Rush v. City of Maple Heights
167 Ohio St. 221, 147 N.E.2d 599 (1958)
Rush, the Plaintiff, brought a suit for property damages that resulted from the Defendant, the City of Maple Heights. Rush also brought suit for negligence and another suit in a different court for personal injuries suffered as a result of the negligence.
-The Plaintiff suffered property damages to her motorcycle as well as personal injuries to her body as a result of the Defendant City's negligence in maintaining the street.
-The Plaintiff sued Maple Heights (D) in negligence in Municipal Court and was awarded $100.
-The Plaintiff also brought an action in the Court of Common Pleas for personal injuries that were sustained as a result of the motorcycle accident.
-Her motion on the issue of damages was granted under "res judicata" because of the Municipal Court action.
-Plaintiff was awarded the sum of $12,000 and the Court of Appeals affirmed this ruling.
Did the courts error in permitting the Plaintiff to split her cause of action into two?
Yes. It is improper to bring different claims for damages to property and personal damages, both arising from the same tort.
-A Plaintiff may only maintain one action to enforce his rights existing at the time such action is commenced.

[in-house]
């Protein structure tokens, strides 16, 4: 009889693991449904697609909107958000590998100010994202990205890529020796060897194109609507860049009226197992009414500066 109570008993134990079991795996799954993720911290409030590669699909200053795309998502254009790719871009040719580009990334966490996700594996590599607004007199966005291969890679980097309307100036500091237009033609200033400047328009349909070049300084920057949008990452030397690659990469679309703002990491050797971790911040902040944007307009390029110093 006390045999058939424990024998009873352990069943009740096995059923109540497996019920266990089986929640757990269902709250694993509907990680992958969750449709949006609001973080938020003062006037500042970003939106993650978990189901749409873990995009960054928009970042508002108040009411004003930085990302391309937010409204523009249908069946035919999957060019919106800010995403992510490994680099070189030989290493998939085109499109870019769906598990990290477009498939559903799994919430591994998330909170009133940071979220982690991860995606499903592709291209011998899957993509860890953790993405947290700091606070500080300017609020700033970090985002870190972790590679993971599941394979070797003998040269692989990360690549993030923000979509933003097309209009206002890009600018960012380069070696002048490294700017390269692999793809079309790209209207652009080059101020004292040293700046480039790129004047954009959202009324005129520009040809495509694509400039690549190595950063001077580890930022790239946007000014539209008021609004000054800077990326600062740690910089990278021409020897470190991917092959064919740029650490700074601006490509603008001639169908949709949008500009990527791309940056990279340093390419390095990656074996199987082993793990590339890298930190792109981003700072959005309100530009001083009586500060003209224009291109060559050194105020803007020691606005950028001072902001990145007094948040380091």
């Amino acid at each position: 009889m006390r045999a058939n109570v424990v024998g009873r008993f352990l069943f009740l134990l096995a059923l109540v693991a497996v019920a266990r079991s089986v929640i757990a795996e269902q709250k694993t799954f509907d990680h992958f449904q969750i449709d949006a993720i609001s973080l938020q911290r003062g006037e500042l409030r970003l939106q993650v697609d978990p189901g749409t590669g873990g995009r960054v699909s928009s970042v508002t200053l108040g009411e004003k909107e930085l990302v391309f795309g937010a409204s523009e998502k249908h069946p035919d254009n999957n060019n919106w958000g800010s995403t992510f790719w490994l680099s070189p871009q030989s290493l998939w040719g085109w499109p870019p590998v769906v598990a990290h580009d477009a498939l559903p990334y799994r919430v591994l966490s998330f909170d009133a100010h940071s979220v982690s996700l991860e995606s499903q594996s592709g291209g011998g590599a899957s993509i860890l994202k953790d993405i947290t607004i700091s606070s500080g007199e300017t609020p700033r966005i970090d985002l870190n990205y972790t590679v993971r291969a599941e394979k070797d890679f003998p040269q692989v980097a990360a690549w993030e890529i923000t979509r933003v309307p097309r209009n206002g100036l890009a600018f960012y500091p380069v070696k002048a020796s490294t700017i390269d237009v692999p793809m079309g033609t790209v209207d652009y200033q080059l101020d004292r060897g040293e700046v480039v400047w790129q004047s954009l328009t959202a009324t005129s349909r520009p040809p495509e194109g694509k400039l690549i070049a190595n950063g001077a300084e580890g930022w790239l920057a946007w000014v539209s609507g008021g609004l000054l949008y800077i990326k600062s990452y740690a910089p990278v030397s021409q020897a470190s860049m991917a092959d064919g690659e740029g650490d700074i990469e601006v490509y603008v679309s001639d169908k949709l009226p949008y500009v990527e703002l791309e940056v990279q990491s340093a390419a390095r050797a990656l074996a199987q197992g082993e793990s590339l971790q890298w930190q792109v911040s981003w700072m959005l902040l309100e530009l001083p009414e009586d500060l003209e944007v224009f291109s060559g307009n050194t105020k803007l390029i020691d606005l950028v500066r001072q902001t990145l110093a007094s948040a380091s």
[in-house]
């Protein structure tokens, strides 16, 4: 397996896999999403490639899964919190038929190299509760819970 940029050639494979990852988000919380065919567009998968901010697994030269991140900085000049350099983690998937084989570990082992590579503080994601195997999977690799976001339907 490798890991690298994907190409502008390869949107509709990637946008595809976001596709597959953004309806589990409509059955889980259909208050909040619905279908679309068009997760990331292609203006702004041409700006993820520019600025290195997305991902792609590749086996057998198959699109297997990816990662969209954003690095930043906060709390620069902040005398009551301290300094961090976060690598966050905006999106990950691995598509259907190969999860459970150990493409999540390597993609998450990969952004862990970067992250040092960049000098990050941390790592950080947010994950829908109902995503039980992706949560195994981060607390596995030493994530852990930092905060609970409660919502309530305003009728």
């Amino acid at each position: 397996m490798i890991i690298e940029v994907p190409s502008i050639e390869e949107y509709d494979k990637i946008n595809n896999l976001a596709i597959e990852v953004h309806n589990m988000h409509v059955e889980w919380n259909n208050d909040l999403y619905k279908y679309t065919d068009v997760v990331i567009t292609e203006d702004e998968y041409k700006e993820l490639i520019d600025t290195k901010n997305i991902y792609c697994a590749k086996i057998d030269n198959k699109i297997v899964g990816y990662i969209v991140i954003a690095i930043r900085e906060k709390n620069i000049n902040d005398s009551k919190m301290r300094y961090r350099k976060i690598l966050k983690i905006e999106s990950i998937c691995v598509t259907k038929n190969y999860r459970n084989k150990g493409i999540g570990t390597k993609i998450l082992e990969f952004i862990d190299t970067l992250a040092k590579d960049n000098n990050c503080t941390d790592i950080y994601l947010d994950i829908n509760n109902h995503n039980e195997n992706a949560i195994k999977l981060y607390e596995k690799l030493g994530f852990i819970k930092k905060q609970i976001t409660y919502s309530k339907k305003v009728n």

The court noted that in a prior case, it was held that a single tort could be the basis of but one action. -The measure of damages as well as all of the damages that are sustained must be sued for in one suit. -This one suit rule is necessary to prevent multiplicity of suits, which results in the burdensome expense and delays to plaintiffs and vexatious litigation against defendants.
-The Court reasoned that there existed no valid reason to distinguish between the injuries to the person and damages to the person’s property resulting from a single tort.
Judge Zimmerman dissented, arguing that established law should remain undisturbed in order to insure some stability on which the lower courts and the legal profession generally may rely with some degree of confidence.
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